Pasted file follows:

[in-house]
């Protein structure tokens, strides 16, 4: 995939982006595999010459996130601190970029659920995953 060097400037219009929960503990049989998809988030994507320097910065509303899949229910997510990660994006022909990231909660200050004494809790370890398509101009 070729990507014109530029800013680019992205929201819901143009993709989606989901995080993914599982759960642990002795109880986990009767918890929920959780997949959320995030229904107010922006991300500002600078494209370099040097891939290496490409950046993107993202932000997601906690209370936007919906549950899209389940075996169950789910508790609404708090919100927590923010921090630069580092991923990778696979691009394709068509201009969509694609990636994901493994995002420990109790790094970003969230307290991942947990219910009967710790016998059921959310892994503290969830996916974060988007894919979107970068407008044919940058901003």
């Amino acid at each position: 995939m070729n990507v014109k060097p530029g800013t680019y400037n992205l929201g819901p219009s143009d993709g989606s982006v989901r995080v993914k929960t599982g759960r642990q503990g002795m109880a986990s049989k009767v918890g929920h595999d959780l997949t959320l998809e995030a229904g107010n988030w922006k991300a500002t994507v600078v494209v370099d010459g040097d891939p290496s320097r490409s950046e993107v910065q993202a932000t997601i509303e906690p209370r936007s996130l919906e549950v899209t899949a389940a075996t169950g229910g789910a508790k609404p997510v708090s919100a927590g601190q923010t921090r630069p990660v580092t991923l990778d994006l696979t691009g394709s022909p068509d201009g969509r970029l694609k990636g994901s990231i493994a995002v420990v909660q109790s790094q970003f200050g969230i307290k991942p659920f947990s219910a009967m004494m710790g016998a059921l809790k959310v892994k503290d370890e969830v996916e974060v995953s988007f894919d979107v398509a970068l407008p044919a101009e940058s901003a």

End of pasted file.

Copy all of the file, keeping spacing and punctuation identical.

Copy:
[in-house]
């Protein structure tokens, strides 16, 4: 995939982006595999010459996130601190970029659920995953 060097400037219009929960503990049989998809988030994507320097910065509303899949229910997510990660994006022909990231909660200050004494809790370890398509101009 070729990507014109530029800013680019992205929201819901143009993709989606989901995080993914599982759960642990002795109880986990009767918890929920959780997949959320995030229904107010922006991300500002600078494209370099040097891939290496490409950046993107993202932000997601906690209370936007919906549950899209389940075996169950789910508790609404708090919100927590923010921090630069580092991923990778696979691009394709068509201009969509694609990636994901493994995002420990109790790094970003969230307290991942947990219910009967710790016998059921959310892994503290969830996916974060988007894919979107970068407008044919940058901003």
């Amino acid at each position: 995939m070729n990507v014109k060097p530029g800013t680019y400037n992205l929201g819901p219009s143009d993709g989606s982006v989901r995080v993914k929960t599982g759960r642990q503990g002795m109880a986990s049989k009767v918890g929920h595999d959780l997949t959320l998809e995030a229904g107010n988030w922006k991300a500002t994507v600078v494209v370099d010459g040097d891939p290496s320097r490409s950046e993107v910065q993202a932000t997601i509303e906690p209370r936007s996130l919906e549950v899209t899949a389940a075996t169950g229910g789910a508790k609404p997510v708090s919100a927590g601190q923010t921090r630069p990660v580092t991923l990778d994006l696979t691009g394709s022909p068509d201009g969509r970029l694609k990636g994901s990231i493994a995002v420990v909660q109790s790094q970003f200050g969230i307290k991942p659920f947990s219910a009967m004494m710790g016998a059921l809790k959310v892994k503290d370890e969830v996916e974060v995953s988007f894919d979107v398509a970068l407008p044919a101009e940058s901003a």